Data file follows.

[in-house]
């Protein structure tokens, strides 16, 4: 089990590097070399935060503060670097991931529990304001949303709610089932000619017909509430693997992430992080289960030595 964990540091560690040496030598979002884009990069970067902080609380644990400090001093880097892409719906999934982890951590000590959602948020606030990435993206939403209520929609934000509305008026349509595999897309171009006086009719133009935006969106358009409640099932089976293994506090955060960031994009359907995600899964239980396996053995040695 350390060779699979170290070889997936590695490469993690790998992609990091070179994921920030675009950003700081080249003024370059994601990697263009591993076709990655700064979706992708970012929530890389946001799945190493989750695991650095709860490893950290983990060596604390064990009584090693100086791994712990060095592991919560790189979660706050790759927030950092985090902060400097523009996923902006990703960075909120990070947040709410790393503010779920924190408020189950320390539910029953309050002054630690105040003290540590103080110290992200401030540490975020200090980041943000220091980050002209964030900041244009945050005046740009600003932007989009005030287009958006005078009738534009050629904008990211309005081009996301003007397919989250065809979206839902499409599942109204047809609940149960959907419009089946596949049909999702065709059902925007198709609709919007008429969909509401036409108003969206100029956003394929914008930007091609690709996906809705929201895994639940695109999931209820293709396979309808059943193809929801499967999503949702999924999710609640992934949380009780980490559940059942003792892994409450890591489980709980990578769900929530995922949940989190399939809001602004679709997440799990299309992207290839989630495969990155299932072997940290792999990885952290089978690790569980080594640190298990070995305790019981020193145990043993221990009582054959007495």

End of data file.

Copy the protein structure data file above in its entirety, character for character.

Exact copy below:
[in-house]
């Protein structure tokens, strides 16, 4: 089990590097070399935060503060670097991931529990304001949303709610089932000619017909509430693997992430992080289960030595 964990540091560690040496030598979002884009990069970067902080609380644990400090001093880097892409719906999934982890951590000590959602948020606030990435993206939403209520929609934000509305008026349509595999897309171009006086009719133009935006969106358009409640099932089976293994506090955060960031994009359907995600899964239980396996053995040695 350390060779699979170290070889997936590695490469993690790998992609990091070179994921920030675009950003700081080249003024370059994601990697263009591993076709990655700064979706992708970012929530890389946001799945190493989750695991650095709860490893950290983990060596604390064990009584090693100086791994712990060095592991919560790189979660706050790759927030950092985090902060400097523009996923902006990703960075909120990070947040709410790393503010779920924190408020189950320390539910029953309050002054630690105040003290540590103080110290992200401030540490975020200090980041943000220091980050002209964030900041244009945050005046740009600003932007989009005030287009958006005078009738534009050629904008990211309005081009996301003007397919989250065809979206839902499409599942109204047809609940149960959907419009089946596949049909999702065709059902925007198709609709919007008429969909509401036409108003969206100029956003394929914008930007091609690709996906809705929201895994639940695109999931209820293709396979309808059943193809929801499967999503949702999924999710609640992934949380009780980490559940059942003792892994409450890591489980709980990578769900929530995922949940989190399939809001602004679709997440799990299309992207290839989630495969990155299932072997940290792999990885952290089978690790569980080594640190298990070995305790019981020193145990043993221990009582054959007495």